Exciton Rabi Oscillation in Single Quantum Dot

Hidehiko Kamada and Hideki Gotoh

Physical Science LaboratoryOptical Rabi oscillation is the most fundamental examples of coherent nonlinear light-matter interactions. It is the essential physics that coherent optical control of the quantum states relies on. Excitons in semiconductor quantum dots (QD's) are above all promising elements for such coherent manipulation because of long-lived coherence favored by discrete energy level structure. We observed the exciton Rabi oscillation in QDs.

In a single isolated InGaAs dot, an excited state resonance was chosen as upper level of relevance. Upon resonant excitation, the exciton emission was found to split into doublet for increasing excitation density [1]. This splitting increased proportional to the electric field as expected for Rabi splitting (Fig. 1 left). To observe the oscillation in time-domain, a single-dot exciton dipole interferometry was then conducted. Under low excitation, the coherent dipole oscillation induced by the first pulse persists as long as 40 ps: Correspondingly the dipole interference fringe decay with this time constant was observed (Figs. 1(a) and 1(b)). This demonstrates a long-lived exciton coherence. As the excitation increased more than one order of magnitude, the radiation induced not only the dipole oscillation but also the population oscillation, leading to a mixing of the Rabi frequency into the dipole interference fringe (Fig. 1(d)) as well as another oscillatory behavior with a period of 10-20 ps in the fringe envelope (Fig. 1(c)). The frequency of this slowly varying oscillation was found to increase proportional to pulse area, manifesting the relevance of the Rabi oscillation [2]. Observation of the coherent population flopping promises the coherent control of the quantum states in semiconductor QDs.[1] H. Kamada et al., ICPS25, Osaka, (2000) H169.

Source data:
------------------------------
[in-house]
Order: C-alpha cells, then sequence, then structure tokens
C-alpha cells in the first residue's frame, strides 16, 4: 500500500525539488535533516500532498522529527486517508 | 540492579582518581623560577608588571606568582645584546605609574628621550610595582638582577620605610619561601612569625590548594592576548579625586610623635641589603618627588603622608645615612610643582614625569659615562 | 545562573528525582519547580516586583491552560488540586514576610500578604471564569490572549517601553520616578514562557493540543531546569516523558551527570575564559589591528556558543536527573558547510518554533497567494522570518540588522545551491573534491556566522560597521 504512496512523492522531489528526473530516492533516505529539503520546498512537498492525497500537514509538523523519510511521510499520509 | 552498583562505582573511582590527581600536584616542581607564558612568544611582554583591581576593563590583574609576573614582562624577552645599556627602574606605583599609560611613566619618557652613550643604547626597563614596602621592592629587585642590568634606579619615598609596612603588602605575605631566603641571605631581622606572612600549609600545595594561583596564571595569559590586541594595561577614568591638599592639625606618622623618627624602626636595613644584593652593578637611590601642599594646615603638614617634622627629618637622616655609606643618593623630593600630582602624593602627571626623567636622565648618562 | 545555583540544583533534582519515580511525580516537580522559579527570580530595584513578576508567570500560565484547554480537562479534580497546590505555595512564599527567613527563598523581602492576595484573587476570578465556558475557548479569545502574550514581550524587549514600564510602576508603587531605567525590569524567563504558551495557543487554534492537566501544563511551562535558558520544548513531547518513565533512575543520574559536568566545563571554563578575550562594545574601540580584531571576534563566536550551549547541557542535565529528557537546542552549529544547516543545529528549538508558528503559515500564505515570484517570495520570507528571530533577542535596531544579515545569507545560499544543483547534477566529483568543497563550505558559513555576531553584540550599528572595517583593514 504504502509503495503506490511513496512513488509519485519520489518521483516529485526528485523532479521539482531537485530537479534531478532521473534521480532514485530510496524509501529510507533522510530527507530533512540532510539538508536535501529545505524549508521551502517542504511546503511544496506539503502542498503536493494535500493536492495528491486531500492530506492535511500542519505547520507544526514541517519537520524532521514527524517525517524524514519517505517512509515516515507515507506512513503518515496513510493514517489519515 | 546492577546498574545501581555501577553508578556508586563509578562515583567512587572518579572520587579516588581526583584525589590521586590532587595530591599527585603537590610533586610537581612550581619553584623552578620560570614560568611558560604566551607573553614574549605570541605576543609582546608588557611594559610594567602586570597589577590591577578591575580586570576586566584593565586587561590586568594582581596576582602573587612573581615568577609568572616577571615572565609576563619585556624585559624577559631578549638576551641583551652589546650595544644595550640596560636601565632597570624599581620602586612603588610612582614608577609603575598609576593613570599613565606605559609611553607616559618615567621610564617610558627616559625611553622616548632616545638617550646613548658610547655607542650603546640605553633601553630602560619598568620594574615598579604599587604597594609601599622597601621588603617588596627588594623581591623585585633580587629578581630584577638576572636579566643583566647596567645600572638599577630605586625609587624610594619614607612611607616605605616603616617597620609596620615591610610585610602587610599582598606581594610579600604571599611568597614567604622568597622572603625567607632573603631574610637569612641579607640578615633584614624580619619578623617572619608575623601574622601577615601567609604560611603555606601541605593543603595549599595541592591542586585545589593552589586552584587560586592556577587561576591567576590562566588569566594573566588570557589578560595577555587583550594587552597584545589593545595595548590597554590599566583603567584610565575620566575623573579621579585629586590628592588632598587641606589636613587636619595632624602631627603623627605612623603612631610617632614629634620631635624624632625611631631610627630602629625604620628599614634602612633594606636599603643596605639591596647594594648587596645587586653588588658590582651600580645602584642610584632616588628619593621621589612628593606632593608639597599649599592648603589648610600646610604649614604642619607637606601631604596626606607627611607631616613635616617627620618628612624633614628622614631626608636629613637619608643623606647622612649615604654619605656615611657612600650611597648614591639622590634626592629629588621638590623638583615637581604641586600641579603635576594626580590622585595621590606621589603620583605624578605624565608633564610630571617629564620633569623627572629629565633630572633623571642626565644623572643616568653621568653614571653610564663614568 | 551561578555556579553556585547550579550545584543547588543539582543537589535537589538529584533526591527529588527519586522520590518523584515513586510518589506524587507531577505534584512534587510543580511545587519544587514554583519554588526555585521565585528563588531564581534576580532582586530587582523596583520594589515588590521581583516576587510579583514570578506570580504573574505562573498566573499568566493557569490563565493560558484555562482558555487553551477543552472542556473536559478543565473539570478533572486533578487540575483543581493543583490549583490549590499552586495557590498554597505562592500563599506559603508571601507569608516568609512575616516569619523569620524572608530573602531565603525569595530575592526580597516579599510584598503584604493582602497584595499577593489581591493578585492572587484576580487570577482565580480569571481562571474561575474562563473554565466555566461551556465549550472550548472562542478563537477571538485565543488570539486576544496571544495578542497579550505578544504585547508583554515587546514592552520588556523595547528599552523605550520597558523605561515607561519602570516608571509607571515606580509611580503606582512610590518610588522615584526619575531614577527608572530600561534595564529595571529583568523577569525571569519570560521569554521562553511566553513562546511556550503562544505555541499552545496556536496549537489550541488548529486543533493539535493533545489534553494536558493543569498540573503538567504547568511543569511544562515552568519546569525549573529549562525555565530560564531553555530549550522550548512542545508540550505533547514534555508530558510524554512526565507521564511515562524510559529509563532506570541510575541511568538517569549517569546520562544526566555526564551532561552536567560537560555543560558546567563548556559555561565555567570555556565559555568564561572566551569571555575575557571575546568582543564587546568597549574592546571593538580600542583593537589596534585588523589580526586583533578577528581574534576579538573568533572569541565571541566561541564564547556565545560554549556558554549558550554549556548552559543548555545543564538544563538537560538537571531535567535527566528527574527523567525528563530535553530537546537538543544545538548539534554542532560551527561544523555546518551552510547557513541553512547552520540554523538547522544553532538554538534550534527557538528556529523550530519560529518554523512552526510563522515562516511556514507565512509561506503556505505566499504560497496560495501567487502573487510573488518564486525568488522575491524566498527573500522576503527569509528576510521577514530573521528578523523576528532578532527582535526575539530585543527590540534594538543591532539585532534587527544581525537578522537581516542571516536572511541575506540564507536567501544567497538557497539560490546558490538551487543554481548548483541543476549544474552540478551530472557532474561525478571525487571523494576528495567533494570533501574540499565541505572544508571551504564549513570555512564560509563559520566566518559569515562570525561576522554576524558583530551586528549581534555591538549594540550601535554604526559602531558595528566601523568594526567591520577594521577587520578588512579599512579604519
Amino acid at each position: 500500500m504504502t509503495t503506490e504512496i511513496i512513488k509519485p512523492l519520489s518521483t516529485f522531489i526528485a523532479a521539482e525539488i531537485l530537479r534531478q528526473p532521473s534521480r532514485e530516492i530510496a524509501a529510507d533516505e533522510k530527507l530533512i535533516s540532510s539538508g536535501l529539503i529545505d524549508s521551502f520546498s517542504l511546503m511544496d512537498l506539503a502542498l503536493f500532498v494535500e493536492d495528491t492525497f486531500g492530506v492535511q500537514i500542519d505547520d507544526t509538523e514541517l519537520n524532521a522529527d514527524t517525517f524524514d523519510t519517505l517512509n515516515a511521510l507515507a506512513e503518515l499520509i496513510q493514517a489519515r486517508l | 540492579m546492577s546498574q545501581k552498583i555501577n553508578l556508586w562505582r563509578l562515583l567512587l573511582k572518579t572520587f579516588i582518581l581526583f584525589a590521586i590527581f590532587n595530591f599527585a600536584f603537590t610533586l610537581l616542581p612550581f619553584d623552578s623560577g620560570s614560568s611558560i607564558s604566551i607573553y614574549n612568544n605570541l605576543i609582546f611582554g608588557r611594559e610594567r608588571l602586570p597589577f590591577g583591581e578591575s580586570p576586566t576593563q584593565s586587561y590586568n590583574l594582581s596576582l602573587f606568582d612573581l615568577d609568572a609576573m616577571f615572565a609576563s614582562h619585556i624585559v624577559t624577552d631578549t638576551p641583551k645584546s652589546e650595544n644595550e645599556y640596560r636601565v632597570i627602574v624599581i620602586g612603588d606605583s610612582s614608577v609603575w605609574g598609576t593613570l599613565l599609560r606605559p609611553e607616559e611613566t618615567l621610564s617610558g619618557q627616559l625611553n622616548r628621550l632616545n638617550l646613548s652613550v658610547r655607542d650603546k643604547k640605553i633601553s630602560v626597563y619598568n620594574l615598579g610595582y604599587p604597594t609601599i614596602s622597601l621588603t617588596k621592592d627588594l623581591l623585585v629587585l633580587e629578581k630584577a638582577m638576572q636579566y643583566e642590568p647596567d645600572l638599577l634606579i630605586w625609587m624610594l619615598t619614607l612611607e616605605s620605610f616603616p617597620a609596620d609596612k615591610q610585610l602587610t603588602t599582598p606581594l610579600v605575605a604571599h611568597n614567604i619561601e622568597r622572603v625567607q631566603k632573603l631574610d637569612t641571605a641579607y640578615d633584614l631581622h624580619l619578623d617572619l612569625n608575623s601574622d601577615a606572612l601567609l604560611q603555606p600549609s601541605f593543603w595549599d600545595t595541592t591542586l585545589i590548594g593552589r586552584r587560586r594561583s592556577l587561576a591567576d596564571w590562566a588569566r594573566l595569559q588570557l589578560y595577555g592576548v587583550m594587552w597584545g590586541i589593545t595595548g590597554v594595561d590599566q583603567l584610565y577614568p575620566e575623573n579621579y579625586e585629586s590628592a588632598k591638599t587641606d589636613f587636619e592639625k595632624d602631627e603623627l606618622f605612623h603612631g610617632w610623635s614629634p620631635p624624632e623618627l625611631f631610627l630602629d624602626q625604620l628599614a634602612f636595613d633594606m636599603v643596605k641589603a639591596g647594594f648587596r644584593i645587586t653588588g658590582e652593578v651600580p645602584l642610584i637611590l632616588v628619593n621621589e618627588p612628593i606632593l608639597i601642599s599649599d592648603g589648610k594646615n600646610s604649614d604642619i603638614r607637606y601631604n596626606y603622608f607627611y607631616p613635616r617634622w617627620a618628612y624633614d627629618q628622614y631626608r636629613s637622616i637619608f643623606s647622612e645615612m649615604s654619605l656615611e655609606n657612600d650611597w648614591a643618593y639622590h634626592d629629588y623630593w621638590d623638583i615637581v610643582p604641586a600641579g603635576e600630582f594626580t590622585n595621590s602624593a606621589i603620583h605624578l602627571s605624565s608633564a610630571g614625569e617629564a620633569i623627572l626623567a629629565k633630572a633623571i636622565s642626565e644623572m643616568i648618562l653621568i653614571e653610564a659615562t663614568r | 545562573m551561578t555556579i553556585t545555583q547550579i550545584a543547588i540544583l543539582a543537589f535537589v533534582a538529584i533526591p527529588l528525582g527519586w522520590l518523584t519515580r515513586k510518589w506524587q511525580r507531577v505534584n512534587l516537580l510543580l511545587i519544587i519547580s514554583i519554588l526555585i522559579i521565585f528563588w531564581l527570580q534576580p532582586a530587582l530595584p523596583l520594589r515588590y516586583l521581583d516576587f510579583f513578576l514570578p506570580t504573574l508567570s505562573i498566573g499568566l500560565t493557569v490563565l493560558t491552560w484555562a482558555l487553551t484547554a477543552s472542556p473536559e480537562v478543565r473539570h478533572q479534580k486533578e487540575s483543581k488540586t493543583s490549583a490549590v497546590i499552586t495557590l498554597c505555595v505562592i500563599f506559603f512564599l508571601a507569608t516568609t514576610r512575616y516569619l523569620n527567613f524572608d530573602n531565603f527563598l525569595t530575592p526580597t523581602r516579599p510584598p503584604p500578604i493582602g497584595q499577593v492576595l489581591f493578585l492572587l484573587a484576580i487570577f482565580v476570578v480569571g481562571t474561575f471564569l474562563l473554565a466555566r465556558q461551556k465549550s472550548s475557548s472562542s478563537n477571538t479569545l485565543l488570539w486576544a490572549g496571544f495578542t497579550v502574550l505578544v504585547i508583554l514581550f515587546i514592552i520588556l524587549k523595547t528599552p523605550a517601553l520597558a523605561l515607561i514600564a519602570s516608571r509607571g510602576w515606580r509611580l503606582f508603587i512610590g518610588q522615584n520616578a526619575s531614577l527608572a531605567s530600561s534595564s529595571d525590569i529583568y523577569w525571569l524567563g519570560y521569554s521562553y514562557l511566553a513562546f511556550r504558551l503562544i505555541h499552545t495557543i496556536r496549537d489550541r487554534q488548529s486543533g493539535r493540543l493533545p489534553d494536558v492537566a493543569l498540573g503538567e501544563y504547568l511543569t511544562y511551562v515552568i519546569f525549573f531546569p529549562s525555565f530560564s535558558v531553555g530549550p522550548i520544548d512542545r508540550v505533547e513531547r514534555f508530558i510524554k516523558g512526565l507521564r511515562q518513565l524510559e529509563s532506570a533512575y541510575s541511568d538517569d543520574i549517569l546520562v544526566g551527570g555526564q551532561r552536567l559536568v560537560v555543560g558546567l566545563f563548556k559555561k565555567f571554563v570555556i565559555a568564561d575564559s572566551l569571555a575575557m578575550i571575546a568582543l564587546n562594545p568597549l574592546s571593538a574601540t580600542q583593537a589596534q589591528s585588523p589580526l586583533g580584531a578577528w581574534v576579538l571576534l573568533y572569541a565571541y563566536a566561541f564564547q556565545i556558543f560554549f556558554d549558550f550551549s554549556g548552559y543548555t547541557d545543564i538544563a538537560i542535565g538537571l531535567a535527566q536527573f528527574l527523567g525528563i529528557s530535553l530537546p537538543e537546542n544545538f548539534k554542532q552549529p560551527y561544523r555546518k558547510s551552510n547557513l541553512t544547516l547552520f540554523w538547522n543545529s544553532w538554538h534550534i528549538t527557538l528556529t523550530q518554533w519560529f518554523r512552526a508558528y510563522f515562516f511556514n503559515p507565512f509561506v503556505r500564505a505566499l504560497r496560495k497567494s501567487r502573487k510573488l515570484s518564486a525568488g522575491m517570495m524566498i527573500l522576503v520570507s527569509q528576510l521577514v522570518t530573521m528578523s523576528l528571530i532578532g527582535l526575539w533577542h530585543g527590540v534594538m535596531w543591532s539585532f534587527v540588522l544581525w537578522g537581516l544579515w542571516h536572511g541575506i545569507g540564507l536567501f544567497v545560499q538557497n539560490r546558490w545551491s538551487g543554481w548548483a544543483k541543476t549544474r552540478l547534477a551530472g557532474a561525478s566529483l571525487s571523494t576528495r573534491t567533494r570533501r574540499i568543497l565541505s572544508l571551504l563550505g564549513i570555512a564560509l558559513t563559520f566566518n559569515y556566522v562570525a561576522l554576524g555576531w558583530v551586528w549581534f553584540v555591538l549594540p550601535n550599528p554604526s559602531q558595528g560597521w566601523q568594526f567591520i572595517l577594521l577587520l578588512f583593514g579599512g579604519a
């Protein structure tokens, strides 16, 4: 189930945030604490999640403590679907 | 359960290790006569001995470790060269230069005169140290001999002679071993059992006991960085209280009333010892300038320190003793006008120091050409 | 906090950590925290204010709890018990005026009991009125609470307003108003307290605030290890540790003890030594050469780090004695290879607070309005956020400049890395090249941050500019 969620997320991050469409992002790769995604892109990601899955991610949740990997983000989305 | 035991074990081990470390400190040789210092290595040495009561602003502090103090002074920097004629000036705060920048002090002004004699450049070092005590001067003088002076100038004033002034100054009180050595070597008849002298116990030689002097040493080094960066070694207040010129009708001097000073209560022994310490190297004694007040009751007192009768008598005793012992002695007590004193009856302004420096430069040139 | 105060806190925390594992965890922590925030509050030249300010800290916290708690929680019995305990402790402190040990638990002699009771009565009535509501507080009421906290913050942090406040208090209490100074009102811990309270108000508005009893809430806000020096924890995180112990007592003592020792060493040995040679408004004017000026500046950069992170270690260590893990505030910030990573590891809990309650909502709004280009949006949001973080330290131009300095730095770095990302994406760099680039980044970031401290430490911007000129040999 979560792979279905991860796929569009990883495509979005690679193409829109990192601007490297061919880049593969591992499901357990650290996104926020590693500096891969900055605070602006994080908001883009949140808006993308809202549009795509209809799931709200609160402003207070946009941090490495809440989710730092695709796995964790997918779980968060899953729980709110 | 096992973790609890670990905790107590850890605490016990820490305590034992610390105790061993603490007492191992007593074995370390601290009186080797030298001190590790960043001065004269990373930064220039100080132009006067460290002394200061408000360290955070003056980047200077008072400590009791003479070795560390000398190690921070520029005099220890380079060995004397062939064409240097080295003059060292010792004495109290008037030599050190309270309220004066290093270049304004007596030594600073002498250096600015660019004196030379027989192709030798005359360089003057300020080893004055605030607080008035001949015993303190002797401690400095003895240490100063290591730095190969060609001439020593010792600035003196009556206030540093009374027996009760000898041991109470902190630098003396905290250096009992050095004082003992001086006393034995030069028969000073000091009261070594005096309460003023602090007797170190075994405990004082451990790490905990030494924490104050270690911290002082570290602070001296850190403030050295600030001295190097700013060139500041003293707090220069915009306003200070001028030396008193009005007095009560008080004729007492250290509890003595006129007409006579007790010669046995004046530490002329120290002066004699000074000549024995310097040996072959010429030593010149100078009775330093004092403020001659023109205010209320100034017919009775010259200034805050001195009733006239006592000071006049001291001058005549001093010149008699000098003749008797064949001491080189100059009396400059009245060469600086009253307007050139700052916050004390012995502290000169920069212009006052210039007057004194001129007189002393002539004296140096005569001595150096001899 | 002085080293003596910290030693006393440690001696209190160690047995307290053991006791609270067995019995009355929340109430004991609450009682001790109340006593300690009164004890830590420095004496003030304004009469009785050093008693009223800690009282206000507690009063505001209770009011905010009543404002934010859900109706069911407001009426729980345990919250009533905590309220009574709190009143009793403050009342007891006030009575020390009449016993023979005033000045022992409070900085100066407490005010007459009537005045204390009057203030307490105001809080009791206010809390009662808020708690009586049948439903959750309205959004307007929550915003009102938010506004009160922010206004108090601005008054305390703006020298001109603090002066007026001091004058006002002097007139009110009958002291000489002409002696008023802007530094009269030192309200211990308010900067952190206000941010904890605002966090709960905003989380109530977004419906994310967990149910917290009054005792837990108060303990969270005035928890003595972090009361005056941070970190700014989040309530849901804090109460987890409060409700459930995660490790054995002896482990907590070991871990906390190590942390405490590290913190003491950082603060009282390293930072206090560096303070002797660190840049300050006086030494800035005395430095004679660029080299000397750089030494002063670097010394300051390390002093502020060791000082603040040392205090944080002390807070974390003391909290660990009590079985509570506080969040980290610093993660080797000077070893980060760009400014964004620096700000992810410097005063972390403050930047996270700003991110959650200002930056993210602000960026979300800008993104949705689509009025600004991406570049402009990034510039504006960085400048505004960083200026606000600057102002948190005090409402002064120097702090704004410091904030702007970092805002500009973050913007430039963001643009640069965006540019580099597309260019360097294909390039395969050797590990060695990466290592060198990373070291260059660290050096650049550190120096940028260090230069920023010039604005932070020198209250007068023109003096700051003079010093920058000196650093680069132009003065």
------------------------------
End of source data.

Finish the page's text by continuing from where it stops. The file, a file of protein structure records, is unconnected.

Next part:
[2] H. Kamada et al., CLEO Pacific Rim 2001, Chiba, (2001) ThG4-3.

Fig. 1. Energy splitting of exciton PL for increasing excitation density (left). Exciton interference as functions of pulse-pair interval (right): (a) fringe envelopes for a power density P1 (0.067 μJ/cm ^{2}/pulse) and (b) decomposed fring near 30 ps, (c) envelopes for 12 P1 (0.8 μJ/cm^{2}/pulse) and (d) fringe near 0 ps.

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